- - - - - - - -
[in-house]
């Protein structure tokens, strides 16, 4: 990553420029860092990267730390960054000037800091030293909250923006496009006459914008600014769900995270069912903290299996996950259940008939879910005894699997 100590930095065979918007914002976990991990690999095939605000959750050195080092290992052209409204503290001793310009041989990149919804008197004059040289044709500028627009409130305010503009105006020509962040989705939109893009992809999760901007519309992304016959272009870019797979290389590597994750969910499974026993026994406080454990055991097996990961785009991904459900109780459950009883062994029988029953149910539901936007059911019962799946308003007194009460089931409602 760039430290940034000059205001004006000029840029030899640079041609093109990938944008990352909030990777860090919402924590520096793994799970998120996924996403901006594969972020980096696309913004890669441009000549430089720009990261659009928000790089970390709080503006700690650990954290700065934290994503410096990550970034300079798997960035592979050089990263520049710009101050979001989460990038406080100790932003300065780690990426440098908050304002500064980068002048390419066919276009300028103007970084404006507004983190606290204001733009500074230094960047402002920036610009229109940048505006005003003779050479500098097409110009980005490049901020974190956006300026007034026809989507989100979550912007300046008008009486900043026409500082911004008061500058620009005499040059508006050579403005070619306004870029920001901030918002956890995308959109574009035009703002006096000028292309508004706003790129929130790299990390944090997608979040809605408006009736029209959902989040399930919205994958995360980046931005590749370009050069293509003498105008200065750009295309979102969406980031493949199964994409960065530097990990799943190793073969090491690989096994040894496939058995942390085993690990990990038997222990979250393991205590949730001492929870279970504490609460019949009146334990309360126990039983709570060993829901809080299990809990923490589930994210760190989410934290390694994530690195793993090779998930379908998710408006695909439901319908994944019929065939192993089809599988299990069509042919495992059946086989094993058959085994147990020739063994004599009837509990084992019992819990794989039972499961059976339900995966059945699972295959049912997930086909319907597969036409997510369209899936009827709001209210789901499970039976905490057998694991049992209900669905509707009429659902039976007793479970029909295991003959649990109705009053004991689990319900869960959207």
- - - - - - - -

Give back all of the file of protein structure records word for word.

[in-house]
């Protein structure tokens, strides 16, 4: 990553420029860092990267730390960054000037800091030293909250923006496009006459914008600014769900995270069912903290299996996950259940008939879910005894699997 100590930095065979918007914002976990991990690999095939605000959750050195080092290992052209409204503290001793310009041989990149919804008197004059040289044709500028627009409130305010503009105006020509962040989705939109893009992809999760901007519309992304016959272009870019797979290389590597994750969910499974026993026994406080454990055991097996990961785009991904459900109780459950009883062994029988029953149910539901936007059911019962799946308003007194009460089931409602 760039430290940034000059205001004006000029840029030899640079041609093109990938944008990352909030990777860090919402924590520096793994799970998120996924996403901006594969972020980096696309913004890669441009000549430089720009990261659009928000790089970390709080503006700690650990954290700065934290994503410096990550970034300079798997960035592979050089990263520049710009101050979001989460990038406080100790932003300065780690990426440098908050304002500064980068002048390419066919276009300028103007970084404006507004983190606290204001733009500074230094960047402002920036610009229109940048505006005003003779050479500098097409110009980005490049901020974190956006300026007034026809989507989100979550912007300046008008009486900043026409500082911004008061500058620009005499040059508006050579403005070619306004870029920001901030918002956890995308959109574009035009703002006096000028292309508004706003790129929130790299990390944090997608979040809605408006009736029209959902989040399930919205994958995360980046931005590749370009050069293509003498105008200065750009295309979102969406980031493949199964994409960065530097990990799943190793073969090491690989096994040894496939058995942390085993690990990990038997222990979250393991205590949730001492929870279970504490609460019949009146334990309360126990039983709570060993829901809080299990809990923490589930994210760190989410934290390694994530690195793993090779998930379908998710408006695909439901319908994944019929065939192993089809599988299990069509042919495992059946086989094993058959085994147990020739063994004599009837509990084992019992819990794989039972499961059976339900995966059945699972295959049912997930086909319907597969036409997510369209899936009827709001209210789901499970039976905490057998694991049992209900669905509707009429659902039976007793479970029909295991003959649990109705009053004991689990319900869960959207």